Much has been written and said about Bush's nomination to the UN and World Bank. The usual leftist suspects are all in a dither about them. Take for example, Peter Beinart, editor of the New Republic, writes in a Washington Post article that Bolton is the wrong man for the job.
"John Bolton owes his recent nomination as ambassador to the United Nations to an analogy. It goes something like this: In 1975, when anti-Americanism was on the march, Gerald Ford chose a distinctly undiplomatic diplomat, Daniel Patrick Moynihan, to represent the United States at the United Nations. Unlike his predecessors, who had listened politely while America was defamed, Moynihan denounced the tin-pot dictatorships running wild at the United Nations. And a new movement called neoconservatism -- of which Moynihan was a leading voice -- made its entrance onto the international stage. Six years later, Ronald Reagan gave the U.N. job to another prominent neocon, Jeane Kirkpatrick, and she proved equally blunt.No Peter, the UN is still the same as far as opposing the US. Only the names of the players have changed. Considering the recent UN scandals, tough liove is needed here, not the niceties of tea drinking diplomacy.
Bolton -- a fierce U.N. critic -- is the supposed heir to that tradition. When Condoleezza Rice announced his nomination, she specifically invoked Moynihan and Kirkpatrick. Numerous right-leaning commentators have done the same. To some members of Congress, sending a man who has repeatedly trashed the United Nations to be America's representative there seems perverse. But for neocons with a sense of history, that's precisely the point.
Problem is, the history's misleading. Moynihan and Kirkpatrick were effective because their oppositional styles suited the time -- a time when there was little the United States could do at the United Nations other than oppose. Today the United States has an opportunity to lead. And by choosing Bolton, the Bush administration may be squandering it."
Fred Barnes, the editor of the Weekly Standard, in his article at OpinionJournal.com, has an enitrely different take on these nominations.
"Anyone shocked by the nominations of Messrs. Wolfowitz and Bolton doesn't understand the president's approach to multilateral organizations. The conventional idea is that these organizations are wonderful, though perhaps flawed and infused with too much anti-American sentiment. And the chief task of U.S. representatives is to get along amicably, not buck the system and cause problems. This idea is popular in the press, the State Department bureaucracy and diplomatic circles, and with foreign-policy "experts." But not with Mr. Bush.On Mr. Bolton's nomination Mr. Barnes has this to say:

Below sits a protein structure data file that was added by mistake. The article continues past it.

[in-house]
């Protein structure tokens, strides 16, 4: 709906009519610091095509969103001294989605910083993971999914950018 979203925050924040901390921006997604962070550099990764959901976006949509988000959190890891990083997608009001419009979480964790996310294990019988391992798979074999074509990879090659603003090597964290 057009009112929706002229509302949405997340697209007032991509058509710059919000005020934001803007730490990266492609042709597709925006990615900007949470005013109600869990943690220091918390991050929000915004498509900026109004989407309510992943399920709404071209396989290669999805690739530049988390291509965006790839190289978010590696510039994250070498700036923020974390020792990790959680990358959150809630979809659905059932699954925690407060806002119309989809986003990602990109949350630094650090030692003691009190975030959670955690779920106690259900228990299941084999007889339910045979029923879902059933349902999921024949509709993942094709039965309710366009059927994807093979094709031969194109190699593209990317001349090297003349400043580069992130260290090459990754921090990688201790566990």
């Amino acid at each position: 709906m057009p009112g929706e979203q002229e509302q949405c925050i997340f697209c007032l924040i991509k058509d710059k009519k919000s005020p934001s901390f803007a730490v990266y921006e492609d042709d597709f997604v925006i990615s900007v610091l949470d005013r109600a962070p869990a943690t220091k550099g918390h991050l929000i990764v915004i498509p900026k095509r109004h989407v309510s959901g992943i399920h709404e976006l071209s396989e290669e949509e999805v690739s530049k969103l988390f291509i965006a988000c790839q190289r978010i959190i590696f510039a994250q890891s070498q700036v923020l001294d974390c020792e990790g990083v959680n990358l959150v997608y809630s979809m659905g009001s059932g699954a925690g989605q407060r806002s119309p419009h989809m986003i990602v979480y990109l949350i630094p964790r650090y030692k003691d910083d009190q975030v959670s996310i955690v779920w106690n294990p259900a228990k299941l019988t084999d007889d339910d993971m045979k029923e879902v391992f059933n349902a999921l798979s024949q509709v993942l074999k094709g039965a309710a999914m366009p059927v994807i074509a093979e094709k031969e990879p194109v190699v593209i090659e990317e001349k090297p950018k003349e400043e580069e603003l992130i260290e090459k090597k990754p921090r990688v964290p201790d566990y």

The president's idea is simple: No more Mr. Nice Guy. He believes international organizations have failed largely and must be challenged and reformed. He was miffed when outgoing U.N. Ambassador John Danforth rushed to the defense of Kofi Annan in the midst of the Oil for Food scandal. Mr. Annan opposed the war in Iraq and even declared it illegal. More important, he's viewed by Mr. Bush as part of the problem at the U.N."
"Mr. Bolton will bring a sharp focus to corruption, waste and left-wing ideology at the U.N.--precisely the matters the U.N. would rather not dwell on. His supporters insist he'll serve, once confirmed, in the tradition of Ambassadors Daniel Patrick Moynihan and Jeane Kirkpatrick, both sharp critics of the U.N. Mr. Bolton, however, is even more hostile to business-as-usual at the U.N. than they were, is considerably more conservative, and is a tough political operative besides."The bottom line here is that the US has tried the "nice guy" diplomatic approach and has seen the UN spiral into a cesspool of non-action and scandal. It is time for a new apprrach, much along the lines that Moynihan and Kirkpatrick took. - Sailor